2 May 2010
Mobile homes floating down I-24 in Tennessee on Saturday. That is something you don’t see every day. It was an amazing and tragic event. Five deaths and many people are homeless and many more have flooded homes and businesses. This was a lot more than a 100 year flood. Nashville weather records go back over 120 years and there has been nothing like this before. (Update: Chris Darden of the NWS once worked in Nashville and tells me the records go back to 1871!)
I am usually the first to cringe when I see extreme weather events blamed on climate change. You cannot blame ANY single weather event on climate change. That does not mean it did not play a role however.
Weather is what you get and climate is what you expect.
The temperatures have warmed about 1 degree C over the past century and to assume that this will not have an affect on our day to day weather would be a claim that is not easy to back up scientifically.
That increase in temperature means the air can hold about 7% more water vapor. That means you can expect more rain. It’s basic physics and it has been understood for much longer than weather records have been kept in Nashville.
Last week the EPA released a very well done report on climate change impacts in the U.S. There are a couple of graphics that caught my eye. They are especially interesting since there are still so many people who believe the myth that the planet is getting cooler.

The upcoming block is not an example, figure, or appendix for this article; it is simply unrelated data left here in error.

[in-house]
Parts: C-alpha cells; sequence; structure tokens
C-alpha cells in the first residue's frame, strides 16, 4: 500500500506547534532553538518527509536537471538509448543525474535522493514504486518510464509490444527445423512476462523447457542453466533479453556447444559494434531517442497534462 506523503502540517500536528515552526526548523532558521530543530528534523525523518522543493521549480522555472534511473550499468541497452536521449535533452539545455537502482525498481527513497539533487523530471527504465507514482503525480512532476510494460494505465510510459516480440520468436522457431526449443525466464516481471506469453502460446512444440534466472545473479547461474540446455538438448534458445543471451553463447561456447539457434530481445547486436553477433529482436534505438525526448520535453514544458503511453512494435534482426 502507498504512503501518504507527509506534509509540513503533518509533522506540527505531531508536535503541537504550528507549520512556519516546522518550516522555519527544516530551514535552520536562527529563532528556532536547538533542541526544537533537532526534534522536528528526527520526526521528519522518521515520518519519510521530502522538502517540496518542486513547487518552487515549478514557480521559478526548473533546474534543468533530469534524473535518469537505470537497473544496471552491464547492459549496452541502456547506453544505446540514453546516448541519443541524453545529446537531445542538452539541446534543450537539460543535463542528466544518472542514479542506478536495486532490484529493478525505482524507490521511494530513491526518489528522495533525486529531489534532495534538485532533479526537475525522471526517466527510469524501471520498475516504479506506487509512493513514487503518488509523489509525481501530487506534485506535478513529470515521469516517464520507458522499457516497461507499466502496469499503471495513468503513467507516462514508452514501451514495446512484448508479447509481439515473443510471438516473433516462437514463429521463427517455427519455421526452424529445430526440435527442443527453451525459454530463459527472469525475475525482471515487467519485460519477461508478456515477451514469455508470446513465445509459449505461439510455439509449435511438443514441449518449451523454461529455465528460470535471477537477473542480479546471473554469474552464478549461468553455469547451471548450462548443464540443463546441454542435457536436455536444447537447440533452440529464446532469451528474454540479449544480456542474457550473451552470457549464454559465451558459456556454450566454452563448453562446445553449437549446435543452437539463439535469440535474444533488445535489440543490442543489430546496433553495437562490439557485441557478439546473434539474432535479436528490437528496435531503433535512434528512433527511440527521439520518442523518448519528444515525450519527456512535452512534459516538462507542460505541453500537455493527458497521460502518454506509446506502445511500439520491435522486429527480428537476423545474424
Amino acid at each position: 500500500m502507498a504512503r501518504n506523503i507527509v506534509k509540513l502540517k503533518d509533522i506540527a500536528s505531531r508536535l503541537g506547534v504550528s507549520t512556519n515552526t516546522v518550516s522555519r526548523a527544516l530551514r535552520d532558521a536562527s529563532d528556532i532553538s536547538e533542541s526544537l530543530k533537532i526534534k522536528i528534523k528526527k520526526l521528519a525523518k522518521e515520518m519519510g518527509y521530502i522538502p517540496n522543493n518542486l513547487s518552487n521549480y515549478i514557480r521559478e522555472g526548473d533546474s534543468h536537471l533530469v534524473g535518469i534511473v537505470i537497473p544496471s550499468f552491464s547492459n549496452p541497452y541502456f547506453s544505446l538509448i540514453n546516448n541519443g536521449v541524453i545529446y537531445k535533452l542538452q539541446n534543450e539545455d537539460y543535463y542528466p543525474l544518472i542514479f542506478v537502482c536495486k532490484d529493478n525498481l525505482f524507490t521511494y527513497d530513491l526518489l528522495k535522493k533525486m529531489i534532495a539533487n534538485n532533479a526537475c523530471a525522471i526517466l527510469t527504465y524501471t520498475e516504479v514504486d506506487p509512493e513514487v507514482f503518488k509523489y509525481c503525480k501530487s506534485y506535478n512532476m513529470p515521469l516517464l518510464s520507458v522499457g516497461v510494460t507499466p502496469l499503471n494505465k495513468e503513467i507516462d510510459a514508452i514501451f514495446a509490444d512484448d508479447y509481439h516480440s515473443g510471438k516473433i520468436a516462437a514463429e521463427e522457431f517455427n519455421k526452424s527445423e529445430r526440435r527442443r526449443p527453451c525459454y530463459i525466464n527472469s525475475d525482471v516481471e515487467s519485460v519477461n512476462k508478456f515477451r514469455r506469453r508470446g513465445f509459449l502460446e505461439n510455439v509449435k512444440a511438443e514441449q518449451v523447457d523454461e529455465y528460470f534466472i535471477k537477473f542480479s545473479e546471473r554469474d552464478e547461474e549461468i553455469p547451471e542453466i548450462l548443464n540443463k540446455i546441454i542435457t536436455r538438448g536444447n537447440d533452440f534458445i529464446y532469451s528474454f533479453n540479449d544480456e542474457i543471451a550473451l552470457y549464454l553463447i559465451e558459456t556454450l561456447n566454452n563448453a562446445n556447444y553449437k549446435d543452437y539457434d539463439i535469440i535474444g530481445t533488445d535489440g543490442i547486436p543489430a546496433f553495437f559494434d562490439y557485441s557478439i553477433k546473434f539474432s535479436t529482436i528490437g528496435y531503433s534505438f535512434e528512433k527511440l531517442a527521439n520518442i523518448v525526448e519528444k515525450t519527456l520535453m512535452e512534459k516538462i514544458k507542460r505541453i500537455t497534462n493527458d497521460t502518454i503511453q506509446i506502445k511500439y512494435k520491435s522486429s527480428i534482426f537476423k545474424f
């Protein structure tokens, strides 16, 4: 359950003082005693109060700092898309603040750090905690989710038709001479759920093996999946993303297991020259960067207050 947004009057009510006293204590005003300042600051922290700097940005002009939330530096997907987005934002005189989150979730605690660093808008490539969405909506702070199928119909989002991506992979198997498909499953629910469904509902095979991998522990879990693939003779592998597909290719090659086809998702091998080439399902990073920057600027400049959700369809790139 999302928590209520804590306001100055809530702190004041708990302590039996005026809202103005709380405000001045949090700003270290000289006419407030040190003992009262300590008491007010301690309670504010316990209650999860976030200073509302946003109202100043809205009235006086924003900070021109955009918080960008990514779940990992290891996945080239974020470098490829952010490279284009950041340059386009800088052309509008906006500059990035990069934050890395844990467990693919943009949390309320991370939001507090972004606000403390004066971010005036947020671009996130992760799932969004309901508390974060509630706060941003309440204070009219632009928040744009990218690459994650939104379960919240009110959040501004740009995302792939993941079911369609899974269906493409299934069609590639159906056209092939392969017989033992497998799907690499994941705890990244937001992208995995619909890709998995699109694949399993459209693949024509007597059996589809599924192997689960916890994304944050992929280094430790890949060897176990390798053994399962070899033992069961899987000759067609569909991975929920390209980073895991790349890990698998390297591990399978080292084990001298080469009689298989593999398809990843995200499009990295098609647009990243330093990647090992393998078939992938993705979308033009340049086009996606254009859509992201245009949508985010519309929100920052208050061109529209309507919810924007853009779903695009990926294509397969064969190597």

If anyone tells you this they are either lying to you or ignorant of the basic science.
The heat energy stored in the Oceans is really the planet’s thermometer. We named our planet EARTH.
Aliens would name it OCEAN.
The oceans control everything on our planet. Most of all the weather.
So was the flooding in Nashville climate related? Would it have occurred if the air was not holding more water vapor?
Did climate change exacerbate it?
One of the core predictions of the future warmer world is more extreme rainfall events. There are some studies that show 100 year floods happening every 40 or 50 years. Even more frequently than that in many areas.
Just some things for thought on a rainy dark night in Alabama….